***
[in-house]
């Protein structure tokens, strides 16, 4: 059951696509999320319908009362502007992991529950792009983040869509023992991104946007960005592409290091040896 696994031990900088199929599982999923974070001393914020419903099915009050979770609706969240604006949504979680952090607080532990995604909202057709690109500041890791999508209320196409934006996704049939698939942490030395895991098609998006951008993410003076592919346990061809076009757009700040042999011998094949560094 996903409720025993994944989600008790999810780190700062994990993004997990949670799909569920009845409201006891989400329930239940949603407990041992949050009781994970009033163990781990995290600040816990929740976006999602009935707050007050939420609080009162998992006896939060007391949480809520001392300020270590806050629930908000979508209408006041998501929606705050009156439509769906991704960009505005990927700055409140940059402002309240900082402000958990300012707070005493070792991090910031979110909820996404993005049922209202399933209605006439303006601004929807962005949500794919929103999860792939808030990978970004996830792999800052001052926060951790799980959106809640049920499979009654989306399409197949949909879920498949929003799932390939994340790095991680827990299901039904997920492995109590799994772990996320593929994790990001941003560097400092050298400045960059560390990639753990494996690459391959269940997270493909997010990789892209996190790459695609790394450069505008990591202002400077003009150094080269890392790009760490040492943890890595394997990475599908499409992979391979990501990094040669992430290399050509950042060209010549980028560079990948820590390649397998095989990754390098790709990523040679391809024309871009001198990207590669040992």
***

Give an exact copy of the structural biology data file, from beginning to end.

[in-house]
């Protein structure tokens, strides 16, 4: 059951696509999320319908009362502007992991529950792009983040869509023992991104946007960005592409290091040896 696994031990900088199929599982999923974070001393914020419903099915009050979770609706969240604006949504979680952090607080532990995604909202057709690109500041890791999508209320196409934006996704049939698939942490030395895991098609998006951008993410003076592919346990061809076009757009700040042999011998094949560094 996903409720025993994944989600008790999810780190700062994990993004997990949670799909569920009845409201006891989400329930239940949603407990041992949050009781994970009033163990781990995290600040816990929740976006999602009935707050007050939420609080009162998992006896939060007391949480809520001392300020270590806050629930908000979508209408006041998501929606705050009156439509769906991704960009505005990927700055409140940059402002309240900082402000958990300012707070005493070792991090910031979110909820996404993005049922209202399933209605006439303006601004929807962005949500794919929103999860792939808030990978970004996830792999800052001052926060951790799980959106809640049920499979009654989306399409197949949909879920498949929003799932390939994340790095991680827990299901039904997920492995109590799994772990996320593929994790990001941003560097400092050298400045960059560390990639753990494996690459391959269940997270493909997010990789892209996190790459695609790394450069505008990591202002400077003009150094080269890392790009760490040492943890890595394997990475599908499409992979391979990501990094040669992430290399050509950042060209010549980028560079990948820590390649397998095989990754390098790709990523040679391809024309871009001198990207590669040992």